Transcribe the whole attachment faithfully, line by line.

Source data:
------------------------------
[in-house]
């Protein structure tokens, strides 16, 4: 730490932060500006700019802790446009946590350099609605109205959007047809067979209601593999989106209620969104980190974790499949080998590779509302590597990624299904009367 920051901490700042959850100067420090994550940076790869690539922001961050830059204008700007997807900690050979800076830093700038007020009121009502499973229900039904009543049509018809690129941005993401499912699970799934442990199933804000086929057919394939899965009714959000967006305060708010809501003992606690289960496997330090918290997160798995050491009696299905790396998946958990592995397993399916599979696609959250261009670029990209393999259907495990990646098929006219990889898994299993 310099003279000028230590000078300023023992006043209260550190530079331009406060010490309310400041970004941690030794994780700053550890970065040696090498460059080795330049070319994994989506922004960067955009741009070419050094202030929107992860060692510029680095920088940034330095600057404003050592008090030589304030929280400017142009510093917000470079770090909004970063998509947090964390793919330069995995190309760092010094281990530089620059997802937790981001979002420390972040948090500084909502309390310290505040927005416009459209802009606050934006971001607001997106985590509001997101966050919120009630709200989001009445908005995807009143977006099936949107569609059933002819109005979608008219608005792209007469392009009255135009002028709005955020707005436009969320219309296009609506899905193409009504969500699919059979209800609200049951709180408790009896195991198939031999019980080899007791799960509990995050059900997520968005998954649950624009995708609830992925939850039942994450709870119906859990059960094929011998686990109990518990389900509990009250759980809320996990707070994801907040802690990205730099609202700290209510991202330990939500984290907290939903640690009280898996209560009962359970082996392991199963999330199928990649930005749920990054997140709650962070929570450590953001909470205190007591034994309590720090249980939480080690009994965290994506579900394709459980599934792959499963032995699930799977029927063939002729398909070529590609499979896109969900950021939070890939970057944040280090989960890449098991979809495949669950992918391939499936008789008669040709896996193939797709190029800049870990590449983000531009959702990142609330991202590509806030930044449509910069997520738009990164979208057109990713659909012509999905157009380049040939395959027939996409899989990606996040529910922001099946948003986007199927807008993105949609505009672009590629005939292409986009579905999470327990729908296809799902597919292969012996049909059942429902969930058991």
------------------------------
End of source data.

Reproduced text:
[in-house]
């Protein structure tokens, strides 16, 4: 730490932060500006700019802790446009946590350099609605109205959007047809067979209601593999989106209620969104980190974790499949080998590779509302590597990624299904009367 920051901490700042959850100067420090994550940076790869690539922001961050830059204008700007997807900690050979800076830093700038007020009121009502499973229900039904009543049509018809690129941005993401499912699970799934442990199933804000086929057919394939899965009714959000967006305060708010809501003992606690289960496997330090918290997160798995050491009696299905790396998946958990592995397993399916599979696609959250261009670029990209393999259907495990990646098929006219990889898994299993 310099003279000028230590000078300023023992006043209260550190530079331009406060010490309310400041970004941690030794994780700053550890970065040696090498460059080795330049070319994994989506922004960067955009741009070419050094202030929107992860060692510029680095920088940034330095600057404003050592008090030589304030929280400017142009510093917000470079770090909004970063998509947090964390793919330069995995190309760092010094281990530089620059997802937790981001979002420390972040948090500084909502309390310290505040927005416009459209802009606050934006971001607001997106985590509001997101966050919120009630709200989001009445908005995807009143977006099936949107569609059933002819109005979608008219608005792209007469392009009255135009002028709005955020707005436009969320219309296009609506899905193409009504969500699919059979209800609200049951709180408790009896195991198939031999019980080899007791799960509990995050059900997520968005998954649950624009995708609830992925939850039942994450709870119906859990059960094929011998686990109990518990389900509990009250759980809320996990707070994801907040802690990205730099609202700290209510991202330990939500984290907290939903640690009280898996209560009962359970082996392991199963999330199928990649930005749920990054997140709650962070929570450590953001909470205190007591034994309590720090249980939480080690009994965290994506579900394709459980599934792959499963032995699930799977029927063939002729398909070529590609499979896109969900950021939070890939970057944040280090989960890449098991979809495949669950992918391939499936008789008669040709896996193939797709190029800049870990590449983000531009959702990142609330991202590509806030930044449509910069997520738009990164979208057109990713659909012509999905157009380049040939395959027939996409899989990606996040529910922001099946948003986007199927807008993105949609505009672009590629005939292409986009579905999470327990729908296809799902597919292969012996049909059942429902969930058991």